Following the failure to bring the American Health Care Act to a vote in the House of Representatives, many employers are asking, “What now?” Tom Price, the new Secretary of Health and Human Services (HHS), indicated that, after Congress’ inability to reach an agreement on the American Health Care Act, HHS would enforce the current law under the Affordable Care Act (ACA). So the “what now?” is … business as usual.
Despite this directive, we have found there are ACA requirements of which some employers are not fully aware. We have highlighted a number of provisions to help brokers remind employers of their obligations under the current law.
Employers who maintain a grandfathered plan should review whether or not they have maintained their status. Grandfathered plans are excused from some, but not all, of the ACA mandates. If a disqualifying act occurs, even inadvertently, the plan loses its status as of the date of the act.
Questions employers should ask include:
Have we provided the annual notice to our employees regarding grandfathered status?
Have we decreased our rate of contributions toward the premium or premium-equivalent?
Have we made changes to the plan beyond what is allowed?
Has there been a corporate transaction that may have caused the grandfathered plan to lose its status?
Reimbursement of health premiums
A common employer practice prior to 2013 was to reimburse the premiums for health insurance policies purchased by active employees who, for whatever reason, did not participate in the employer’s plan. In 2013, the IRS indicated that such practice was not in conformance with the market reform provisions of the ACA. Employers who continued this practice would be subject to a daily fine. The one exception under the ACA is if the employer only had one active employee receive such reimbursement in a given year.
There is another exception under more recent legislation that allows employers with fewer than 50 full-time plus full-time equivalent employees to offer these arrangements without a penalty. Under all scenarios, the employee would still be able to receive the reimbursement tax-free.
Employer shared responsibility requirements
The ACA does not require employers to offer health benefits to their employees. The employer shared responsibility requirements are applicable only to employers who had 50 or more full-time employees and full-time equivalent employees in the previous year. Those employers are referred to as “applicable large employers.”
Employers that do not provide health benefits to their employees may be subject to a significant penalty. In order to avoid this significant penalty, the employer would need to offer health benefits to at least 95 percent of full-time employees and their children. Full-time for ACA purposes means anyone who on average works at least 30 hours per week. For 2017, the penalty is equal to $188.33 times the number of full-time employees (minus 30) for every month in which coverage was not offered. The annualized penalty is $2,260. For this penalty to be triggered, at least one full-time employee must receive subsidized coverage on the insurance marketplace.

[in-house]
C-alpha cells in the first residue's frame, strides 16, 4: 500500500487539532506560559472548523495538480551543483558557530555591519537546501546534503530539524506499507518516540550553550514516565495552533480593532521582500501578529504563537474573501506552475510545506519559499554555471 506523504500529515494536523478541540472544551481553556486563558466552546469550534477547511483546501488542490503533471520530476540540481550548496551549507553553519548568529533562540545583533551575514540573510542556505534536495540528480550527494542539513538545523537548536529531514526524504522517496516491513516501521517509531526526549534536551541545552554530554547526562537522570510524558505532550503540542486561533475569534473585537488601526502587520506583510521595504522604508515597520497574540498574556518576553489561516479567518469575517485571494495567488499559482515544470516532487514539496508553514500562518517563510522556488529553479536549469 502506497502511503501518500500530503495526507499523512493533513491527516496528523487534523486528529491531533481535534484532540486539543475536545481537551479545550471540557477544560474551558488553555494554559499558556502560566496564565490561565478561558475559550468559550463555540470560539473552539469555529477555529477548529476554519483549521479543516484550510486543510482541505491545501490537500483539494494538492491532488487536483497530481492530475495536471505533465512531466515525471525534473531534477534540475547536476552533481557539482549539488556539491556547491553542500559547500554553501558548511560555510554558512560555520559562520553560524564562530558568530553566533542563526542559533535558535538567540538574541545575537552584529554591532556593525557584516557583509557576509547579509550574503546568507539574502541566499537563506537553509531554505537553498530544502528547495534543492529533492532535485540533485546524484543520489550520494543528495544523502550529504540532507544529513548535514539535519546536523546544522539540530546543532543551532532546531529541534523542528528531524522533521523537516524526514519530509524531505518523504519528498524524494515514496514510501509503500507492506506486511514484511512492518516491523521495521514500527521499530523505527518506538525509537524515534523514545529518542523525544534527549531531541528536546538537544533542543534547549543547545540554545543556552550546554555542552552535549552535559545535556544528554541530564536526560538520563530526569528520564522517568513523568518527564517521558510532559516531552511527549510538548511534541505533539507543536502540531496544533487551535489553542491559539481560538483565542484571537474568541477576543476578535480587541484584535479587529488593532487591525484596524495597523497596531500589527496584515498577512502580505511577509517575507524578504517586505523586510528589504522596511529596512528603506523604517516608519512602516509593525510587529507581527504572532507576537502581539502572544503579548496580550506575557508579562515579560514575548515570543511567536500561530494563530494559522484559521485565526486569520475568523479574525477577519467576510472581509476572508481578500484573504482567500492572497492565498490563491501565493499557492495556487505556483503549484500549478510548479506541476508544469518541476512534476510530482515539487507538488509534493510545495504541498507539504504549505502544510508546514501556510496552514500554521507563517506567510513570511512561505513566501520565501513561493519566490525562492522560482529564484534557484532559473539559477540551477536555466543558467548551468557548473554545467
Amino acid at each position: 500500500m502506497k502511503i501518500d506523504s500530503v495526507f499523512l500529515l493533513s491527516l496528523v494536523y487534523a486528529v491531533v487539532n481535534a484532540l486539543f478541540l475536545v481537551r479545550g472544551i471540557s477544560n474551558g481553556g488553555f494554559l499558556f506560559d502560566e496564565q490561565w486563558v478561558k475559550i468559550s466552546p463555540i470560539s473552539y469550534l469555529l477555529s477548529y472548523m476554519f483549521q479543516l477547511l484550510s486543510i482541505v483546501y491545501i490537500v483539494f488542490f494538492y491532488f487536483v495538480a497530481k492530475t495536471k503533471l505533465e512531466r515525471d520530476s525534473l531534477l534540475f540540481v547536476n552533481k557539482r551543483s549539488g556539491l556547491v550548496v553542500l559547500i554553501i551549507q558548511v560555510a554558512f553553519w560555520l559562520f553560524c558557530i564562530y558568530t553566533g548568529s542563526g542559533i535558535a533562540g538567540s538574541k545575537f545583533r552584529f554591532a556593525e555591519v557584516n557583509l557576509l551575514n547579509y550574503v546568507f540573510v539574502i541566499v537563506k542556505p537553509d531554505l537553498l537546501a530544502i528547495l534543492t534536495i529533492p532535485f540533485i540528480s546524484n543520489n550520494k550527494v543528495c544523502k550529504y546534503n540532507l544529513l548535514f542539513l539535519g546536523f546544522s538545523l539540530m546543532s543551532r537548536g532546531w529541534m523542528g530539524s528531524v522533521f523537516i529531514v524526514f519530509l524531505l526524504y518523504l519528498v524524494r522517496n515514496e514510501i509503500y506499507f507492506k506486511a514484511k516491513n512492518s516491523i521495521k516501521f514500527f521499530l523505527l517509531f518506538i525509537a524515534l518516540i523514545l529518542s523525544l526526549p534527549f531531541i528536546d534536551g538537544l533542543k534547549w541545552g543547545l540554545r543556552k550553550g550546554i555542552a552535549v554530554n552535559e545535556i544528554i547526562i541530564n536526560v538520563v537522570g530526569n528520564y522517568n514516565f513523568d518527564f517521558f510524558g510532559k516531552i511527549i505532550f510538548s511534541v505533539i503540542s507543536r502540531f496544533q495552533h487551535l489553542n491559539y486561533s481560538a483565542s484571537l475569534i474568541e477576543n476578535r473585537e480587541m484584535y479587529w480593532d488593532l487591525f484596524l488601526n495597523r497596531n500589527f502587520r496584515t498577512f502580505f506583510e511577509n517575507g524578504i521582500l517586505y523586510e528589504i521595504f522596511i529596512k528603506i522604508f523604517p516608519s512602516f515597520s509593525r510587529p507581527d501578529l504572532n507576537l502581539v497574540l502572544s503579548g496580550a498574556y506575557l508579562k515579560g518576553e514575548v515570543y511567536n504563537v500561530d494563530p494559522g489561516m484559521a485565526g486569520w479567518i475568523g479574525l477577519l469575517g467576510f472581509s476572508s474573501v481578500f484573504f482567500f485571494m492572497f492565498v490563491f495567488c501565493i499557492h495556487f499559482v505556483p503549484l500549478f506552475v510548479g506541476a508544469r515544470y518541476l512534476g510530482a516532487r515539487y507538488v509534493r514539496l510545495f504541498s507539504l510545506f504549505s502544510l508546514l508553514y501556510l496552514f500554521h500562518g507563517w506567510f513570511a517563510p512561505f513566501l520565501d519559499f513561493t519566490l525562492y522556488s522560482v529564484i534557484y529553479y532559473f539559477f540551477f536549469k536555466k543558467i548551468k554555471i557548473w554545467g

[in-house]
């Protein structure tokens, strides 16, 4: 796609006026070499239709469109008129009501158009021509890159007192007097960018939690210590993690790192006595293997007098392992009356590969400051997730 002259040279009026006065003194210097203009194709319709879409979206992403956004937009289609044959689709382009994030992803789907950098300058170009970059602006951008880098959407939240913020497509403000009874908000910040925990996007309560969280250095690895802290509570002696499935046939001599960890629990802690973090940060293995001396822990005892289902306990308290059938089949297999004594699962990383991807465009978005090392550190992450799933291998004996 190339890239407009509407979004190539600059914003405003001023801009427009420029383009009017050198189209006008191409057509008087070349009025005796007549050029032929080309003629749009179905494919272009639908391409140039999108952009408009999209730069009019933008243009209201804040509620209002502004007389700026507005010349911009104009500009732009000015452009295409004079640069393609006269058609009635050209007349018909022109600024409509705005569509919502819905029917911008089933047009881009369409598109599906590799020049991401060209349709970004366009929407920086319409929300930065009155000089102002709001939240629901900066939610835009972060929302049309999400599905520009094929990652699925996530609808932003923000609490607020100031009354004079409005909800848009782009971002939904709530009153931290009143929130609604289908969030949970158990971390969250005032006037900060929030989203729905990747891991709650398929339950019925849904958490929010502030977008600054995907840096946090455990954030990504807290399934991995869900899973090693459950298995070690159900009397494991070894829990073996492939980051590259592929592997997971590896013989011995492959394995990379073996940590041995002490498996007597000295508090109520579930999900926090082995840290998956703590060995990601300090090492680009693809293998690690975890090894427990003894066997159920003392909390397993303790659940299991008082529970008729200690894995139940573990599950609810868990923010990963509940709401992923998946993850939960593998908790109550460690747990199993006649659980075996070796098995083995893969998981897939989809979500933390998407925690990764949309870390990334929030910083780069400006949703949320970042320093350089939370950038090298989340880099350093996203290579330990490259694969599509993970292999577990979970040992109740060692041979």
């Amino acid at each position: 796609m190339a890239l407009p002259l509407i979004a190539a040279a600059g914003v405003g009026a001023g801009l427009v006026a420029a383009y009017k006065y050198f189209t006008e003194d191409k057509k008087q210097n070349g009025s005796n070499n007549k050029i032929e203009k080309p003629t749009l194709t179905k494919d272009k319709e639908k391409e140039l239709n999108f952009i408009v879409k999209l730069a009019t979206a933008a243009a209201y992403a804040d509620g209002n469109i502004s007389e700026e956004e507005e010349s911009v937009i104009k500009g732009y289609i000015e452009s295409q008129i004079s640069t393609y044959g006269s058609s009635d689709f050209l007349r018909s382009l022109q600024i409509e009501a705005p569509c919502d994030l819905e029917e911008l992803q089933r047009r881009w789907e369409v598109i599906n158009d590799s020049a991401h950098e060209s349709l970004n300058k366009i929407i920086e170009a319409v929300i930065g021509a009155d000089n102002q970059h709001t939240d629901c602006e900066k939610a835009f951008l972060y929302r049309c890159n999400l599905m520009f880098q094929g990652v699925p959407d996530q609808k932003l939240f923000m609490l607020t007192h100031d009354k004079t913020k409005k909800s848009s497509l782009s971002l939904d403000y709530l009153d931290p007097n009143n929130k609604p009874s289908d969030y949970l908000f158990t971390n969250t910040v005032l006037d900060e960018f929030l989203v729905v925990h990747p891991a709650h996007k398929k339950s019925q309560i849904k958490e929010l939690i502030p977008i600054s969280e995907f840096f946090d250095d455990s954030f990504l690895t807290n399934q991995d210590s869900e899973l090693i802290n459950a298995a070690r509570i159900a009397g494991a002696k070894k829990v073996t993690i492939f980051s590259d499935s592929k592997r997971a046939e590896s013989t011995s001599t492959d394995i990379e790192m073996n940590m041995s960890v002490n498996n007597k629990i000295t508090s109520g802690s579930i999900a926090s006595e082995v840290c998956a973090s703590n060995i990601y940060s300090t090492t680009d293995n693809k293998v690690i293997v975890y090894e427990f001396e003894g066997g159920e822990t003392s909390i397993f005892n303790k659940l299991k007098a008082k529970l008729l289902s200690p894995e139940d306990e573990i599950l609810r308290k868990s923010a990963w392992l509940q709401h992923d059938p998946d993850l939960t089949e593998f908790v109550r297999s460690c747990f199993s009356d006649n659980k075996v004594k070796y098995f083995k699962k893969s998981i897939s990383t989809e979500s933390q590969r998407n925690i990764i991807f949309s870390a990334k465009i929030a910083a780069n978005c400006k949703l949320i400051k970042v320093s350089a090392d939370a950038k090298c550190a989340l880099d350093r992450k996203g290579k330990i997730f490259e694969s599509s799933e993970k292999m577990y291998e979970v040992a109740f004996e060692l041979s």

An employer who provides health benefits to at least 95 percent of its employees and their children may be subject to another penalty. To avoid this penalty, the health benefits coverage must be affordable and meet minimum value requirements. For 2017, the monthly penalty is equal to $282.50 times the number of full-time employees who purchase health insurance from the insurance marketplace and receive subsidized coverage. The annualized penalty is $3,390.
For coverage to be considered affordable, the employee cost for single coverage under the lowest-cost health benefit option offered by the employer in 2017 must not exceed 9.69 percent of the employee’s household income. Because most employers do not know an employee’s household income, the IRS established three safe harbors to determine affordability: the federal poverty level safe harbor, the rate of pay safe harbor and the W-2 safe harbor.
For coverage to be considered to meet minimum value, the plan must pay at least 60 percent of the medical costs. The value is determined actuarially or by using an HHS calculator.
Independent contractors/leased employees
An employer who uses independent contractors and/or leased employees may find itself not meeting the employer-shared responsibility requirements described above. If 5 percent or more of an employer’s full-time workforce is composed of independent contractors or leased employees, the employer should review its determination that those workers are not common-law employees of the employer. The IRS (as well as state authorities) are auditing employers concerning misclassification of workers and finding thousands of such workers to be common-law employees. If the IRS determines that these workers were misclassified, the employer may face substantial ACA penalties if those workers had not been offered health benefits coverage by the employer.